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Police raids after museum thefts
Police forces across the country are carrying out searches following a series of robberies at museums and auction houses.
Warrants have been executed in London, Sussex, the West Midlands, Cambridgeshire, Essex and Northern Ireland by hundreds of officers from 26 police forces and the Serious Organised Crime Agency.
The operation follows six crimes which took place over a four-month period last year at museums and auction houses across England.
Chinese artefacts and a rhinoceros horn were stolen in six incidents - three at Durham Museum, one at Gorringes Auction House in East Sussex and one each at Norwich Castle Museum and the Fitzwilliam Museum in Cambridge.
West Midlands Police were the first to confirm an arrest. The force raided addresses in Bentley, Walsall and Low Hill, Wolverhampton, which had been identified by Soca. A man in his 30s was arrested in Walsall on suspicion of conspiracy to commit burglary. Four men were detained by Cambridgeshire Police after raids at Smithy Fen travellers' site in Cottenham.
Chief Constable Mick Creedon, the Association of Chief Police Officers' lead for serious organised crime, said: "Today's operation follows a long and complex pan-European investigation involving officers from 26 police forces and the Serious Organised Crime Agency.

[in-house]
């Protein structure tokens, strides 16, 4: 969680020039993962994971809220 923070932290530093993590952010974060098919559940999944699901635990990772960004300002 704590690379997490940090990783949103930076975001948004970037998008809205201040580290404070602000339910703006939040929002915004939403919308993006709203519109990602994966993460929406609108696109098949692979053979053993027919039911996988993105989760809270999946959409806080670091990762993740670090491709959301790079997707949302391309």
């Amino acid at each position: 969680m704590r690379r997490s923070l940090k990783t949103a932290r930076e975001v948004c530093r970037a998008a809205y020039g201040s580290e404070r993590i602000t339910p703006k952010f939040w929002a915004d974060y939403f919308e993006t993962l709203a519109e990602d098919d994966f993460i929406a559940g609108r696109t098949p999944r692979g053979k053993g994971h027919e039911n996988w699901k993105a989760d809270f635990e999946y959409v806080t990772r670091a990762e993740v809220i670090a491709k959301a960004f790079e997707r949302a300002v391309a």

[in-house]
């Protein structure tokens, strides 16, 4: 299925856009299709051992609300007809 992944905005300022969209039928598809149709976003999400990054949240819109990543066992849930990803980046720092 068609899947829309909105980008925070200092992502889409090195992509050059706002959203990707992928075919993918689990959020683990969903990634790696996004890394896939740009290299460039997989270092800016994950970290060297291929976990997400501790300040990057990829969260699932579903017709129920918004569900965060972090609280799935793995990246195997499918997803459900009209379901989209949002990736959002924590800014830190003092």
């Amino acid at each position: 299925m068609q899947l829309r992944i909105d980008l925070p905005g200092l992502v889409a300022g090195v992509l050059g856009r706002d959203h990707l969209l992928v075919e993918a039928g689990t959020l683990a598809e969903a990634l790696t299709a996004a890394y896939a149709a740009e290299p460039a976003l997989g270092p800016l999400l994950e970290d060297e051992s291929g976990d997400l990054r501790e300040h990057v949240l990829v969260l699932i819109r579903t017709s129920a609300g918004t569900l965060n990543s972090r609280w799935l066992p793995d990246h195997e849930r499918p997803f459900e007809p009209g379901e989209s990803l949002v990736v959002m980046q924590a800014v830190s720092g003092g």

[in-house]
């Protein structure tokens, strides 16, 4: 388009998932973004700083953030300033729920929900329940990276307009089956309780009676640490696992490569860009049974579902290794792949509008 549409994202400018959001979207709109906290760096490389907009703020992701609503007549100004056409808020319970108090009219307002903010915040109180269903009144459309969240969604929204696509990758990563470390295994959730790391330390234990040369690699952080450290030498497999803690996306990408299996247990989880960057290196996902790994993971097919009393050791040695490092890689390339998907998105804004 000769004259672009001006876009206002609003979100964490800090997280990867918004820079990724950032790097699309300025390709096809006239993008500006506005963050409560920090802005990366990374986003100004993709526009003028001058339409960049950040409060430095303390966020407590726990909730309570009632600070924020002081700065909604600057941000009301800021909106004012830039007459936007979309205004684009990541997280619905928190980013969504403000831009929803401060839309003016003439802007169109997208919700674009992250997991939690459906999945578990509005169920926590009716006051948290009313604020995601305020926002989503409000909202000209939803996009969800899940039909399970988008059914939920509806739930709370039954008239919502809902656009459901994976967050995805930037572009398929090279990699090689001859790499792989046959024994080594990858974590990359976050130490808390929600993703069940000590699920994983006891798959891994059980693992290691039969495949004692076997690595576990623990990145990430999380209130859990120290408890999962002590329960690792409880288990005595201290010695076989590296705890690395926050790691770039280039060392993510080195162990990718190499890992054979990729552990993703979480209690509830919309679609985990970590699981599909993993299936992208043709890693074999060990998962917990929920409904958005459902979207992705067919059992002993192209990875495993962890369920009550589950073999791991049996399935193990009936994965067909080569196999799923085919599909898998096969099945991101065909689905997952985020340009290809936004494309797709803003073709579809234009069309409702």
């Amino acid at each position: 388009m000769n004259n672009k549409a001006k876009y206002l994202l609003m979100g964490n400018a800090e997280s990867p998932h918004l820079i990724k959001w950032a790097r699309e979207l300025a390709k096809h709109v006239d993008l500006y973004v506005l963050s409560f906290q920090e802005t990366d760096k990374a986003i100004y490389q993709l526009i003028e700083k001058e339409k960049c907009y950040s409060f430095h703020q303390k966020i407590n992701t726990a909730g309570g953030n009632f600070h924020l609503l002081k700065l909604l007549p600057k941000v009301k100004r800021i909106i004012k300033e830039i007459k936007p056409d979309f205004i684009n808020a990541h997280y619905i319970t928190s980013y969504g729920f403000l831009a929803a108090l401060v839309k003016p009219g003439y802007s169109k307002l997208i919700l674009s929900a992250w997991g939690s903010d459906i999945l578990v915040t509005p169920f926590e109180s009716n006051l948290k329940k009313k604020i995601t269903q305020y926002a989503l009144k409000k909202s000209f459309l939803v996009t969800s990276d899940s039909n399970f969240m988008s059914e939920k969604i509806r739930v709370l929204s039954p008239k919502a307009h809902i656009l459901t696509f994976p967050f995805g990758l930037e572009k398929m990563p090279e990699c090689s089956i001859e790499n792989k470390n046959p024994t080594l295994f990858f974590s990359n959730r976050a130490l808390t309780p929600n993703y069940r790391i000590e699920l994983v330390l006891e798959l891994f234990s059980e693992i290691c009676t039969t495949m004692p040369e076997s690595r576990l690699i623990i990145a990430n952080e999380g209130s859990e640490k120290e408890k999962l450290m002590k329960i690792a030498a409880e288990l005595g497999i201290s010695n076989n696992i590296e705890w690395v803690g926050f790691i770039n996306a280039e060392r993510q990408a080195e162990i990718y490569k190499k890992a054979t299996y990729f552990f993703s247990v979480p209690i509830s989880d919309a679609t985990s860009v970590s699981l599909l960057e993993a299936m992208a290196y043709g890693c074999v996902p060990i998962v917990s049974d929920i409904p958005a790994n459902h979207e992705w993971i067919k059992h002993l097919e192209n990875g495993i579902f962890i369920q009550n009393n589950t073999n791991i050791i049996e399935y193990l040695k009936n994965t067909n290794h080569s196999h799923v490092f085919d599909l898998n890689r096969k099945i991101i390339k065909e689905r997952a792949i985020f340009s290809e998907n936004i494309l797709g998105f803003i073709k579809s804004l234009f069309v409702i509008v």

"The series of burglaries last year had a profound effect on museums and similar institutions and we are committed to bringing all those who were involved in the conspiracy to justice. Many of the stolen Chinese artefacts are still outstanding and a substantial reward remains on offer for information which leads to the safe return of those priceless items."
So far, eight people have been convicted and jailed for their roles in the break-ins. Speaking after a 15-year-old old boy and three men were convicted of conspiracy to burgle following the raid on the University of Cambridge's Fitzwilliam Museum, Cambridgeshire police acknowledged they were unlikely to have caught everybody involved.
Eighteen ancient Chinese jade artefacts - which some experts said could be worth £18 million - were stolen after the gang evaded museum security.
Cambridge Crown Court heard it was unlikely the men knew the true value of the items which it is thought were sold to rich Chinese collectors. Defence counsel told the court "others higher up the chain", who were not been identified, recruited the men to target the jade exhibits.